The tar sands pipeline proposal threatens to allow a 30 per cent expansion in tar sands development. But don’t panic! For those of you who were worried, there is of course an economic argument. According to Katusa though, the lovely American government will be getting a discount for the Canadian oil, so this is very significant and will also mean billions of dollars for Canadians as it is energy self-sufficient, right? Not so sure about that one either. As Rex highlights what is really needed to help the Canadian government actually make money off of this is to clean it up and cap it. As it will be shipped to China and the US for refinery this would be boosting their economies a lot more than Canada’s. It needs localising! Whilst it would certainly stimulate jobs at first; in the pipeline’s maintenance, regulation and inspection one spill would wipe out all this gain.

Thus, it seems evident, from the threat to marine life to the fact that bitumen is “is the dirtiest oil in the world,” that tar sands as a potential replacement for crude oil is not viable: they produce more carbon, more carcinogenic toxins and have no net benefit to Canadians.

Some of you may be wondering what relevance this has to you, in Europe. A lot! In this globalised world based on imports and exports, it affects the UK very much. This year, the EU member states will be voting upon the ‘EU Fuel Quality Directive.’ Within this it states that: “a requirement on fuel suppliers [is] to reduce the greenhouse gas intensity of energy supplied for road transport.” Should tar sands oil be adopted this would certainly put our country in direct violation of this article and so hopefully, as organisations such as ‘People and Planet’ hope, they will vote ‘Yes’ for this and ‘No’ to letting tar sands into European fuel tanks.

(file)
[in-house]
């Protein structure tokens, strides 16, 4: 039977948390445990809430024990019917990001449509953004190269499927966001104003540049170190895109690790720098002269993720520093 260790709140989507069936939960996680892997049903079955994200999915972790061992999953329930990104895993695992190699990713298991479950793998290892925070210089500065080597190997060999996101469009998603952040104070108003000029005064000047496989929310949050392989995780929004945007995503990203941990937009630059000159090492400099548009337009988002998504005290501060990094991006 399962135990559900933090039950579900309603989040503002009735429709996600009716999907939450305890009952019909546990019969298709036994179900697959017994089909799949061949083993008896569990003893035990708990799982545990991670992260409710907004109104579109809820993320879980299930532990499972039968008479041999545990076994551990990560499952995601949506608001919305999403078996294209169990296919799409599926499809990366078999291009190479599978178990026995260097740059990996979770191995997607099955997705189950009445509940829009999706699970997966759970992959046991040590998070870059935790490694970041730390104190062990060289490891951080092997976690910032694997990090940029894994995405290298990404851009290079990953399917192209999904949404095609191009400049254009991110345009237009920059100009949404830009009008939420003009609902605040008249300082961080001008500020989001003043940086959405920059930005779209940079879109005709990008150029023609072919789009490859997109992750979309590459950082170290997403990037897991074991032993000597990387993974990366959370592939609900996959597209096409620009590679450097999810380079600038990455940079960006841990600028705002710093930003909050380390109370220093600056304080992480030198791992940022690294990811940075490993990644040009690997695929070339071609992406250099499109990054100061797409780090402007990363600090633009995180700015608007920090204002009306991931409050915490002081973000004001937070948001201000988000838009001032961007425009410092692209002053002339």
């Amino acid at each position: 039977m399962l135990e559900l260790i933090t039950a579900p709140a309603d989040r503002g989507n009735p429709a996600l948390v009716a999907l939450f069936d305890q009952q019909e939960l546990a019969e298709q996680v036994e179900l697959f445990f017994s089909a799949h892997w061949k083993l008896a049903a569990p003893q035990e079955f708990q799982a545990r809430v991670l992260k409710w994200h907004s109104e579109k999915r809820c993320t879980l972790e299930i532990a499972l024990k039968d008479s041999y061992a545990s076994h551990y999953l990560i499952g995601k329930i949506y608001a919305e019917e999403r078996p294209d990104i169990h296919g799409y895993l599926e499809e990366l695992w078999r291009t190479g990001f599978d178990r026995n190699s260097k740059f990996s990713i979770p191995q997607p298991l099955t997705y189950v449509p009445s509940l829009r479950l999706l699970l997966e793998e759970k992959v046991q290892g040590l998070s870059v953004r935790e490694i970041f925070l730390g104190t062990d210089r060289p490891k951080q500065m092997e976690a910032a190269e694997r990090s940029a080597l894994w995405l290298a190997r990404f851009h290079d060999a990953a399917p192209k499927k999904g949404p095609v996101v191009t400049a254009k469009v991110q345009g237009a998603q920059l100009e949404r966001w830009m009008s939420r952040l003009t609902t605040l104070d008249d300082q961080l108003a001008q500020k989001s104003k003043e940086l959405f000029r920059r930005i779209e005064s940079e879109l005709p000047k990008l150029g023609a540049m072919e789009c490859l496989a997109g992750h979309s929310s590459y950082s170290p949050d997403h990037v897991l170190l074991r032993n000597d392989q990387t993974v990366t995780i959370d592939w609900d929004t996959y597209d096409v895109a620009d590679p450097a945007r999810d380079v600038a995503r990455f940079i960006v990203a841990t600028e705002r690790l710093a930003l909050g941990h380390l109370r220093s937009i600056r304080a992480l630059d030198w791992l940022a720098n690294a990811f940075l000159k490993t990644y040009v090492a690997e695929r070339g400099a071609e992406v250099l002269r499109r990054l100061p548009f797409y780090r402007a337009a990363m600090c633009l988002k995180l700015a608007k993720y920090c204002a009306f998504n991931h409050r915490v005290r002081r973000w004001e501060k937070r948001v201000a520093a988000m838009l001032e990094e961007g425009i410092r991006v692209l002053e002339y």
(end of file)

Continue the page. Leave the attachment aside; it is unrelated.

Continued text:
But how far can we trust the UK’s “most green government yet”? Not much if we refer to  Osborne’s recent ‘Dash for Gas’ which saw him reveal plans to build up to 40 new power plants and give a clear nod towards potential shale gas, through the controversial means of Fracking. All this stands in stark contrast to the government’s supposed commitment to meet carbon emissions reduction targets, as well as to the advice of the ‘Committee on Climate Change’ which it set up. Despite their main argument of economic security being inherently flawed (importing oil from a country deemed more politically stable than the Middle East) the environmental implications of this new investment surely outweighs the capital saved.